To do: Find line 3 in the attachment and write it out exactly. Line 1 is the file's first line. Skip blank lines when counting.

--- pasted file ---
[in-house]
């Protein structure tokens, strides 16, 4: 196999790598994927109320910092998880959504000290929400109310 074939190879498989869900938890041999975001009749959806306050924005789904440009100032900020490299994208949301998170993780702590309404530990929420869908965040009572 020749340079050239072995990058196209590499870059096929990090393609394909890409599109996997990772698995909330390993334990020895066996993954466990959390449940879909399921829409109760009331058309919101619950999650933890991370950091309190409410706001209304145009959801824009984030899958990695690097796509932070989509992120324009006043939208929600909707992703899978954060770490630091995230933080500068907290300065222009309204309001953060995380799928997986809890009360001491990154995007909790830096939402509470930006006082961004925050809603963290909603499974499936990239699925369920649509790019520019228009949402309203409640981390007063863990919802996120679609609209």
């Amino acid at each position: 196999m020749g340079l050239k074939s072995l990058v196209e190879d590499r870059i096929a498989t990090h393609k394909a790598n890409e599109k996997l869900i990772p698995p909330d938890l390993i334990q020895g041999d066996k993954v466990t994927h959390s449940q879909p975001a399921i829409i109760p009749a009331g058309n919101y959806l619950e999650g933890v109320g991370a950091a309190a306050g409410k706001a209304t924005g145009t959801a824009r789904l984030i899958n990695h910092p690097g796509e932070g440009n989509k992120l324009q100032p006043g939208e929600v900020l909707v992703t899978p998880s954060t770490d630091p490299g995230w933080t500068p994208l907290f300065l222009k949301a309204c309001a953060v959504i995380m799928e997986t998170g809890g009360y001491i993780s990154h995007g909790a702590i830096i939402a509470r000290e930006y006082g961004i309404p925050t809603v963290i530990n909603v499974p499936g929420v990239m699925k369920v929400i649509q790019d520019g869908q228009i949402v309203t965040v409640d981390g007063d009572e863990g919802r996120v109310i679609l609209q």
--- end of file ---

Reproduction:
């Amino acid at each position: 196999m020749g340079l050239k074939s072995l990058v196209e190879d590499r870059i096929a498989t990090h393609k394909a790598n890409e599109k996997l869900i990772p698995p909330d938890l390993i334990q020895g041999d066996k993954v466990t994927h959390s449940q879909p975001a399921i829409i109760p009749a009331g058309n919101y959806l619950e999650g933890v109320g991370a950091a309190a306050g409410k706001a209304t924005g145009t959801a824009r789904l984030i899958n990695h910092p690097g796509e932070g440009n989509k992120l324009q100032p006043g939208e929600v900020l909707v992703t899978p998880s954060t770490d630091p490299g995230w933080t500068p994208l907290f300065l222009k949301a309204c309001a953060v959504i995380m799928e997986t998170g809890g009360y001491i993780s990154h995007g909790a702590i830096i939402a509470r000290e930006y006082g961004i309404p925050t809603v963290i530990n909603v499974p499936g929420v990239m699925k369920v929400i649509q790019d520019g869908q228009i949402v309203t965040v409640d981390g007063d009572e863990g919802r996120v109310i679609l609209q």